# Friction and harmonic motion

1. Dec 4, 2005

### ViewtifulBeau

Two blocks (m = 0.468 kg and M = 2.41 kg) and a spring (k = 24.1 N/m) are arranged on a horizontal, frictionless surface. Block m is situated on top of block M. (Spring attached to block M) The coefficient of static friction between the two blocks is 0.873. What is the maximum possible amplitude of simple harmonic motion of the spring/blocks system if no slippage is to occur between the blocks?

Im not too sure what to do with this problem, I think i have to match up the normal force on the top block with the force of the spring on the bottom. but im not sure.

2. Dec 4, 2005

### Staff: Mentor

In order for the large block (mass M) to move without slippage of the small block (mass m), the acceleration (a) of the small block must be such that the force F=ma, must not exceed $\mu$mg.

The spring imposes a force on (M+m), and the spring force Fspring[/sup] = kx.

3. Dec 4, 2005

### ViewtifulBeau

i did that and i got .166 meters. umg = .873*9.81*.468 = 4.008 N
F(spring) = kx
4.008 = 24.1 * x
x = .166 meters.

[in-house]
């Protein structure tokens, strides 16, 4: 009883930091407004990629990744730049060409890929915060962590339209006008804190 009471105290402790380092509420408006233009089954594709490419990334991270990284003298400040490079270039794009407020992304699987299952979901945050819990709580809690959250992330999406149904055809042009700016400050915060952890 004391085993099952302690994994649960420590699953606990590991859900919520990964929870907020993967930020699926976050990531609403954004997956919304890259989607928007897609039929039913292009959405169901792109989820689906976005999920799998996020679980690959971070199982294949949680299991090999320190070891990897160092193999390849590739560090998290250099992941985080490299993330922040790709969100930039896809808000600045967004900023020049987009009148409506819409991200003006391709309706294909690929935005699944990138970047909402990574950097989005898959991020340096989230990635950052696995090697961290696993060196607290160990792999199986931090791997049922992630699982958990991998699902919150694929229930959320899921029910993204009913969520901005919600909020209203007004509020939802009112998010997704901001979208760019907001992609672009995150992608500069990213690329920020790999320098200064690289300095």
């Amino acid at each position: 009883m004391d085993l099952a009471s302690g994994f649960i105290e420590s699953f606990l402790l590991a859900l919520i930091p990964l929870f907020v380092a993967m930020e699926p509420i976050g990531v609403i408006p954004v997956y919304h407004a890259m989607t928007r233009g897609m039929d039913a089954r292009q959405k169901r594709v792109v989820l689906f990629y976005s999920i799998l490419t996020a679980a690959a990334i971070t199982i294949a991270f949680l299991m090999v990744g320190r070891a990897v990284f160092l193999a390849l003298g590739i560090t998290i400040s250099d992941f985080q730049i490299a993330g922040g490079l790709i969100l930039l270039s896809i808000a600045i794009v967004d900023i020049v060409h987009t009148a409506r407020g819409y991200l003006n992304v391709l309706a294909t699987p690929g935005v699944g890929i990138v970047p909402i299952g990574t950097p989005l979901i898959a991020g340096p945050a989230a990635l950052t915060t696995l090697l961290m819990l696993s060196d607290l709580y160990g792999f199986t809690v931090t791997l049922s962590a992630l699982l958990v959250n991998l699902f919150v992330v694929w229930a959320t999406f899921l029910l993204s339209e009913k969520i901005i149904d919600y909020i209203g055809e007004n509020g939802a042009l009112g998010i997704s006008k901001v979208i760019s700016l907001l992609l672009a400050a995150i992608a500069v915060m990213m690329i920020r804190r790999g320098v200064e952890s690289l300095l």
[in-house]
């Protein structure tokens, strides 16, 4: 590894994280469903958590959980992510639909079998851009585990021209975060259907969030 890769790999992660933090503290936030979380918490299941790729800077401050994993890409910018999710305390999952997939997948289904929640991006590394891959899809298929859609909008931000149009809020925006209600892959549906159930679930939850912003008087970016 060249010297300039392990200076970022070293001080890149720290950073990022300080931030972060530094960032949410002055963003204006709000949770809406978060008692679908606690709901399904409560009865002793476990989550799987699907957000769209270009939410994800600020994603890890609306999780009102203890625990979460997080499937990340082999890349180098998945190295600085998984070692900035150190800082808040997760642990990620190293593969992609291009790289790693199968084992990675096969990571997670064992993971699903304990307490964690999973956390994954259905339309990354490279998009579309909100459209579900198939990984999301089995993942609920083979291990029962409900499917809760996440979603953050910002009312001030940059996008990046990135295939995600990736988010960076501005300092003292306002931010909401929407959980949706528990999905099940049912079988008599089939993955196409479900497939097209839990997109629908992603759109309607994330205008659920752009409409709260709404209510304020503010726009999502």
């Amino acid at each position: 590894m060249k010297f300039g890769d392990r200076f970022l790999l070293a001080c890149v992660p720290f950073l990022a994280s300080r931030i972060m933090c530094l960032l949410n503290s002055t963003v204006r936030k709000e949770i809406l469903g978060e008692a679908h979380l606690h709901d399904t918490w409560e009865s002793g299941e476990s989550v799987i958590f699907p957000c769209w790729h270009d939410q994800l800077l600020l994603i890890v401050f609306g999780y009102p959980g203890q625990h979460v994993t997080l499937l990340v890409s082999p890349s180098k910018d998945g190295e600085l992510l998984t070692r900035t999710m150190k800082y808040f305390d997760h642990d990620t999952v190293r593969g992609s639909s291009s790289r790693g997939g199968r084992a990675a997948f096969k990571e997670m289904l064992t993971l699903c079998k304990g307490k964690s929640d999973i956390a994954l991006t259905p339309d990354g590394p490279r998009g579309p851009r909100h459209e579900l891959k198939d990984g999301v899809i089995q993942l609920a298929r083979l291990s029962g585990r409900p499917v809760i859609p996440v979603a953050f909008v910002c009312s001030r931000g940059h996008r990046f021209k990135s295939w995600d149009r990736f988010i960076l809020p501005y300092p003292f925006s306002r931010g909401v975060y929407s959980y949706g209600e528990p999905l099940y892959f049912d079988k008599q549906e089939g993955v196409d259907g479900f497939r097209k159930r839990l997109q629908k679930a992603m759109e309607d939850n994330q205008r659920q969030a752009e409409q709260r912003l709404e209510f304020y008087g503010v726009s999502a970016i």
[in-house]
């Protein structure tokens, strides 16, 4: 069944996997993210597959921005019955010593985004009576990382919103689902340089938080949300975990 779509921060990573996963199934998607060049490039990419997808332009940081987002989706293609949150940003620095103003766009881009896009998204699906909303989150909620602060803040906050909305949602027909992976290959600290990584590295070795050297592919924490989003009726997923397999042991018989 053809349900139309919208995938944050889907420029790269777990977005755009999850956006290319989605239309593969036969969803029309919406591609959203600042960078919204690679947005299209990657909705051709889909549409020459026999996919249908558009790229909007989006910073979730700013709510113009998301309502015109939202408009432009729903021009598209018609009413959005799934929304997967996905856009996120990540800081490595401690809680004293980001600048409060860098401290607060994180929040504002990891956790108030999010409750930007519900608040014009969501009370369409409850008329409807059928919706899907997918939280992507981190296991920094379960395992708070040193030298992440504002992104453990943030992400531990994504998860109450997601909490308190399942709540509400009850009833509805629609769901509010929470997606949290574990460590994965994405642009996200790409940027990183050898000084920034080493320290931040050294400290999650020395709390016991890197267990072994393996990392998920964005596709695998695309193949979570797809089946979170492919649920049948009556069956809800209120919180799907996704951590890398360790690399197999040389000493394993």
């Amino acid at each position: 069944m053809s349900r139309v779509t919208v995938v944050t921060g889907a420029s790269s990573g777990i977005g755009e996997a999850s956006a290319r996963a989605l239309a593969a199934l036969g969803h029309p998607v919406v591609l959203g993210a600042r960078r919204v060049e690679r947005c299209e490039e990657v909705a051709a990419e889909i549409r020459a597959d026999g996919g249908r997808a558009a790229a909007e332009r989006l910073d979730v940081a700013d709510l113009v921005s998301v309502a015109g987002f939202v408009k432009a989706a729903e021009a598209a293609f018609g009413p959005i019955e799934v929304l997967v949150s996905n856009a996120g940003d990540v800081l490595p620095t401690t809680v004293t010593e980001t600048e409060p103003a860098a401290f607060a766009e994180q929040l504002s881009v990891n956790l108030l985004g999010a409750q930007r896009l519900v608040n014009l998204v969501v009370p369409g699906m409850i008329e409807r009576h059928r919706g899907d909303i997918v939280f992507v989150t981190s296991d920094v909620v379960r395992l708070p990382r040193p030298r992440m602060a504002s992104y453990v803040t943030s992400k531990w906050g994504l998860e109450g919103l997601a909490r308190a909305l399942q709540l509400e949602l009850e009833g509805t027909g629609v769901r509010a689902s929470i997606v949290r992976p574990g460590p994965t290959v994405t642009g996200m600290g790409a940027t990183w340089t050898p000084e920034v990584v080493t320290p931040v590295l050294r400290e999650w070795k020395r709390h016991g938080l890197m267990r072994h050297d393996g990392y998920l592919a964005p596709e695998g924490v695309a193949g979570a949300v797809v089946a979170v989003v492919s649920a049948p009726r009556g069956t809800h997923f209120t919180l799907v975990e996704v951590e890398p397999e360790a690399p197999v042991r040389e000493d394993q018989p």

and this is not right. What am i doing wrong?

4. Dec 5, 2005

### andrevdh

The block on top, m, are also experiencing SHM. The force that causes it to experience SHM is the frictional force. Since this force has an upper limit it puts a limit on the maximum acceleration the top block can experience. Are the acceleration of the two blocks the same during the motion?

5. Dec 5, 2005

### Staff: Mentor

The spring force must be applied to the combined mass (m+M) = 0.468+2.41 kg, but one needs the acceleration of the combined mass to determine F, from which one applies F = kx or x = F/k.

The problem then is - what is the acceleration of the combined blocks, knowing that the small block and large block accelerate together?